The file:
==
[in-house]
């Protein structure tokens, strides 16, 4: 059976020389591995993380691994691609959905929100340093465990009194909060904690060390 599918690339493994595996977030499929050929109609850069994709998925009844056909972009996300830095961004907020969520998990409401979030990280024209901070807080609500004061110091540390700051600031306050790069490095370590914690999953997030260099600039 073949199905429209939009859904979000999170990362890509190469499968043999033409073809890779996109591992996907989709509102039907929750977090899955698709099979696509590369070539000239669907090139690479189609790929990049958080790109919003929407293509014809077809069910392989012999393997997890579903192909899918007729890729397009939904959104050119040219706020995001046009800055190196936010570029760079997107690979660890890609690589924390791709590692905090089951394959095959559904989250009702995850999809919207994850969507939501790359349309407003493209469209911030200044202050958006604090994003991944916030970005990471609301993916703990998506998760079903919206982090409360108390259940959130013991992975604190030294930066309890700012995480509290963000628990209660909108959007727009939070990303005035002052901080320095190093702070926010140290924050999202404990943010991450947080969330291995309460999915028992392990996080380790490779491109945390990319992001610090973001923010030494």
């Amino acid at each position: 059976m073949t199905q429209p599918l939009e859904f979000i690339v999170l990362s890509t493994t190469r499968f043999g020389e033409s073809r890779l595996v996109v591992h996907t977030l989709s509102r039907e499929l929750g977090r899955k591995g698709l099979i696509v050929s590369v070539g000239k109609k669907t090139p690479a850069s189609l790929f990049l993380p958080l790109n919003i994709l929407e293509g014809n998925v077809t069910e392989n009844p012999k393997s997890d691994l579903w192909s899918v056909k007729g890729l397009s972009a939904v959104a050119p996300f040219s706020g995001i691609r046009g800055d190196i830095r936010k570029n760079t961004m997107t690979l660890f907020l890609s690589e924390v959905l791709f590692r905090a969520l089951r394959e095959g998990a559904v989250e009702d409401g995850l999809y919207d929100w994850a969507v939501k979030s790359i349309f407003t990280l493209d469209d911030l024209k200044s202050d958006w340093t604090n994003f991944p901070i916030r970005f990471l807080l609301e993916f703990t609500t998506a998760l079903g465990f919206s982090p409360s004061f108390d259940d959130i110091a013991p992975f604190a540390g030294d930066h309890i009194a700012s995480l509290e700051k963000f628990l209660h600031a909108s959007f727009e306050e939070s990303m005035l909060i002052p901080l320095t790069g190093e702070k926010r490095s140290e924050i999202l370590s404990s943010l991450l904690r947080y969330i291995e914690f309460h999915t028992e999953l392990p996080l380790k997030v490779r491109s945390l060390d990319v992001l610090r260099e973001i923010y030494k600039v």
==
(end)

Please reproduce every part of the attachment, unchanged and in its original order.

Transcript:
[in-house]
């Protein structure tokens, strides 16, 4: 059976020389591995993380691994691609959905929100340093465990009194909060904690060390 599918690339493994595996977030499929050929109609850069994709998925009844056909972009996300830095961004907020969520998990409401979030990280024209901070807080609500004061110091540390700051600031306050790069490095370590914690999953997030260099600039 073949199905429209939009859904979000999170990362890509190469499968043999033409073809890779996109591992996907989709509102039907929750977090899955698709099979696509590369070539000239669907090139690479189609790929990049958080790109919003929407293509014809077809069910392989012999393997997890579903192909899918007729890729397009939904959104050119040219706020995001046009800055190196936010570029760079997107690979660890890609690589924390791709590692905090089951394959095959559904989250009702995850999809919207994850969507939501790359349309407003493209469209911030200044202050958006604090994003991944916030970005990471609301993916703990998506998760079903919206982090409360108390259940959130013991992975604190030294930066309890700012995480509290963000628990209660909108959007727009939070990303005035002052901080320095190093702070926010140290924050999202404990943010991450947080969330291995309460999915028992392990996080380790490779491109945390990319992001610090973001923010030494």
């Amino acid at each position: 059976m073949t199905q429209p599918l939009e859904f979000i690339v999170l990362s890509t493994t190469r499968f043999g020389e033409s073809r890779l595996v996109v591992h996907t977030l989709s509102r039907e499929l929750g977090r899955k591995g698709l099979i696509v050929s590369v070539g000239k109609k669907t090139p690479a850069s189609l790929f990049l993380p958080l790109n919003i994709l929407e293509g014809n998925v077809t069910e392989n009844p012999k393997s997890d691994l579903w192909s899918v056909k007729g890729l397009s972009a939904v959104a050119p996300f040219s706020g995001i691609r046009g800055d190196i830095r936010k570029n760079t961004m997107t690979l660890f907020l890609s690589e924390v959905l791709f590692r905090a969520l089951r394959e095959g998990a559904v989250e009702d409401g995850l999809y919207d929100w994850a969507v939501k979030s790359i349309f407003t990280l493209d469209d911030l024209k200044s202050d958006w340093t604090n994003f991944p901070i916030r970005f990471l807080l609301e993916f703990t609500t998506a998760l079903g465990f919206s982090p409360s004061f108390d259940d959130i110091a013991p992975f604190a540390g030294d930066h309890i009194a700012s995480l509290e700051k963000f628990l209660h600031a909108s959007f727009e306050e939070s990303m005035l909060i002052p901080l320095t790069g190093e702070k926010r490095s140290e924050i999202l370590s404990s943010l991450l904690r947080y969330i291995e914690f309460h999915t028992e999953l392990p996080l380790k997030v490779r491109s945390l060390d990319v992001l610090r260099e973001i923010y030494k600039v």